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Indian Prime Minister to Provide Free Cell Phones to Low-Income Families

A number of sources have reported to The Times of India that Indian Prime Minister, Manmohan Singh, is planning to provide mobile handsets to the nation’s over 6 million families living below the poverty line. The plan involves not only distributing mobile phones completely free of charge, but also providing 200 minutes of free local calls. Although the Office of the Prime Minister has yet to make an official statement regarding the “Har Hath Mein Phone” plan, it is expected to be announced to the public next week, on August 15. This could very well be the first chance for many Indian children to whine and beg for mom’s phone to play the preinstalled trial version of Snake.

Over 30% of the Indian population falls below the international poverty line of $1.25 a day and many of these families have no means of communication. As one might imagine, it is very hard to find and maintain a job without the ability to communicate electronically. The citizens below the poverty line without cellphones are trapped in a vicious catch-22; they can’t get a job without a phone but they can’t buy a phone without a job. Prime Minister Manmohan Singh hopes that his “Har Hath Mein Phone” plan will be able to end this paradoxical cycle.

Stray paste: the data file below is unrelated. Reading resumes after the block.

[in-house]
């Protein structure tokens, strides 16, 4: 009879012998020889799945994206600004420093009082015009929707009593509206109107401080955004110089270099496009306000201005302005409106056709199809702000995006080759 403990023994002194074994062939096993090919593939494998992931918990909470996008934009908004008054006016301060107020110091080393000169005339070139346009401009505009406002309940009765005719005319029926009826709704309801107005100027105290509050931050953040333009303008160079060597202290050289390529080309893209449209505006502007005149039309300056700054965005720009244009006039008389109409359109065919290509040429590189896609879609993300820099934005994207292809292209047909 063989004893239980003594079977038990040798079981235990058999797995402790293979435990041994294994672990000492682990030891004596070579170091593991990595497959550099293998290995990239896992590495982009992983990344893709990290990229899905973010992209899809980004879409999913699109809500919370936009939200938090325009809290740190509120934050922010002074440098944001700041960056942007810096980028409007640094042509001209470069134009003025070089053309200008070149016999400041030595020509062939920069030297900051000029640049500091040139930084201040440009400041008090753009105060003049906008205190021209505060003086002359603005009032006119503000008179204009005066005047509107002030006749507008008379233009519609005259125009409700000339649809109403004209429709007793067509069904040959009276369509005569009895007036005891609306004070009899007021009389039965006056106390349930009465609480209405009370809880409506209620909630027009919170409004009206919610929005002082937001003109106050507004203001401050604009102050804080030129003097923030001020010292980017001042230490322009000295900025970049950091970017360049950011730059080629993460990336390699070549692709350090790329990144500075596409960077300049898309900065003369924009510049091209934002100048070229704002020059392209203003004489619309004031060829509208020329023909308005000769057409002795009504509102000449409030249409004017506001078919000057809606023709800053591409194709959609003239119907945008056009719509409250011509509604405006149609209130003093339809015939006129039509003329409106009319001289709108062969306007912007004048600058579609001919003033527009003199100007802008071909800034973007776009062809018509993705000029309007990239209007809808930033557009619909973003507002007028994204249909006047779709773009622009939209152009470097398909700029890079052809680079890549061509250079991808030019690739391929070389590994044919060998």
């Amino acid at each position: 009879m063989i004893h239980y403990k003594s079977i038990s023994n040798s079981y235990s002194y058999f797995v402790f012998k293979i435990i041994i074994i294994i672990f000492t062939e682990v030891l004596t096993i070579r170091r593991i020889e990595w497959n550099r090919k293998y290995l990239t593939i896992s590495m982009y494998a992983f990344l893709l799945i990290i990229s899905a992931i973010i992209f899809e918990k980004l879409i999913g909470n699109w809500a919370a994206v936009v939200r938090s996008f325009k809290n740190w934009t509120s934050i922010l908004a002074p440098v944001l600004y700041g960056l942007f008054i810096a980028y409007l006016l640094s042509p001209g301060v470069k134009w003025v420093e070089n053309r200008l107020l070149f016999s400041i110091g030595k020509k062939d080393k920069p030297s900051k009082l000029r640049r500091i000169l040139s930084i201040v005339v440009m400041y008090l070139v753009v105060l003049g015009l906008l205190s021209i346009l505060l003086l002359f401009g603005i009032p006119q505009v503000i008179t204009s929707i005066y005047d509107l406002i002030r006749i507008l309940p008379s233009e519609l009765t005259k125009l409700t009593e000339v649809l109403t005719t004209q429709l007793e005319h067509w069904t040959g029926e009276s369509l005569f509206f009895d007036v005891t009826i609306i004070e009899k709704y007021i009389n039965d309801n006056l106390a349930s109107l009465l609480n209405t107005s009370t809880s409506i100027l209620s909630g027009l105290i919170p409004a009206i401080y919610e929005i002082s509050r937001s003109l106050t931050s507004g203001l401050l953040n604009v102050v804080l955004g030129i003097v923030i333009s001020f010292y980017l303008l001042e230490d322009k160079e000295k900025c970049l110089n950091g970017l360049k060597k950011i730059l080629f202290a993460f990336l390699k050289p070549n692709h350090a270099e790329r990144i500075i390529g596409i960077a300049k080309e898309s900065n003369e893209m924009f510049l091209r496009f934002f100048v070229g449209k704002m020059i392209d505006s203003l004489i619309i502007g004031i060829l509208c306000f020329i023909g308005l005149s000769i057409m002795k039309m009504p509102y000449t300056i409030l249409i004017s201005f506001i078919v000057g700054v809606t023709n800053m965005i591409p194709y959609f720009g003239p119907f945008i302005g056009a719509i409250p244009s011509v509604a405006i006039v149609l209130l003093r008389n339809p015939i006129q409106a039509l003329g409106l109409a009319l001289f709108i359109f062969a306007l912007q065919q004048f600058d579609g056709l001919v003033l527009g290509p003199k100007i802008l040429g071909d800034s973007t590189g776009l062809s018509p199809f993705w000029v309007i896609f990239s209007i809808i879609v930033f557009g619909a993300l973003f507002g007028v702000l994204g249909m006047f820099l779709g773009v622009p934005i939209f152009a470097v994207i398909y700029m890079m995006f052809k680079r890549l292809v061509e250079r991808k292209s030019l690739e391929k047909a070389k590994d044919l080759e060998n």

The plan will provide over 6 million mobile devices to not some, but every Indian family below the poverty line. 50% of the plan’s funding will likely come from the mobile company chosen to provide service to the government-issued cellphones. The plan is intended to be a major innovation by the United Progressive Alliance, the party at the head of the Indian government. Not only will the initiative improve the UPA’s image, it will also provide a direct line of communication between the party and a large portion of the population. If a political party gives you a cell phone, you can bet that you’ll be getting calls and texts about how you need to vote for that party; you probably aren’t going to find “Text NO to unsubscribe” at the bottom of those messages either.

(Times of India via Engadget)

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